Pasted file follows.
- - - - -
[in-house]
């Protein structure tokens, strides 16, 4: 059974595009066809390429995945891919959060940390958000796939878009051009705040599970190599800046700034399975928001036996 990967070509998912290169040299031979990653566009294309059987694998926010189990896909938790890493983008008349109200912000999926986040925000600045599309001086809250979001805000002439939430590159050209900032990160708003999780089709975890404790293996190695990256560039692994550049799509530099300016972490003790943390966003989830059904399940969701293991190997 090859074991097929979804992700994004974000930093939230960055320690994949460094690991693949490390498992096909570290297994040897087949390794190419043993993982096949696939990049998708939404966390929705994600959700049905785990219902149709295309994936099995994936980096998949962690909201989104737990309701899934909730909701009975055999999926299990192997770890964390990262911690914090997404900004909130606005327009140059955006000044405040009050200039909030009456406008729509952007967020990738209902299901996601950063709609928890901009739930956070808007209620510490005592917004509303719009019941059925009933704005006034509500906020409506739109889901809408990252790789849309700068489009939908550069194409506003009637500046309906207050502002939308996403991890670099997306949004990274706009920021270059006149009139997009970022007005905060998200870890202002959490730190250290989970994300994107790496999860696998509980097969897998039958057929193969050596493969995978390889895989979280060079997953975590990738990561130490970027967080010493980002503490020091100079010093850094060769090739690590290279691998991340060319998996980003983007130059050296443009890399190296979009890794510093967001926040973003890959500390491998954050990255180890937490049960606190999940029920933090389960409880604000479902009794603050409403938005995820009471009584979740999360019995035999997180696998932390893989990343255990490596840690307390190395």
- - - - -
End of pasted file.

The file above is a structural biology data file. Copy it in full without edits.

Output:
[in-house]
């Protein structure tokens, strides 16, 4: 059974595009066809390429995945891919959060940390958000796939878009051009705040599970190599800046700034399975928001036996 990967070509998912290169040299031979990653566009294309059987694998926010189990896909938790890493983008008349109200912000999926986040925000600045599309001086809250979001805000002439939430590159050209900032990160708003999780089709975890404790293996190695990256560039692994550049799509530099300016972490003790943390966003989830059904399940969701293991190997 090859074991097929979804992700994004974000930093939230960055320690994949460094690991693949490390498992096909570290297994040897087949390794190419043993993982096949696939990049998708939404966390929705994600959700049905785990219902149709295309994936099995994936980096998949962690909201989104737990309701899934909730909701009975055999999926299990192997770890964390990262911690914090997404900004909130606005327009140059955006000044405040009050200039909030009456406008729509952007967020990738209902299901996601950063709609928890901009739930956070808007209620510490005592917004509303719009019941059925009933704005006034509500906020409506739109889901809408990252790789849309700068489009939908550069194409506003009637500046309906207050502002939308996403991890670099997306949004990274706009920021270059006149009139997009970022007005905060998200870890202002959490730190250290989970994300994107790496999860696998509980097969897998039958057929193969050596493969995978390889895989979280060079997953975590990738990561130490970027967080010493980002503490020091100079010093850094060769090739690590290279691998991340060319998996980003983007130059050296443009890399190296979009890794510093967001926040973003890959500390491998954050990255180890937490049960606190999940029920933090389960409880604000479902009794603050409403938005995820009471009584979740999360019995035999997180696998932390893989990343255990490596840690307390190395």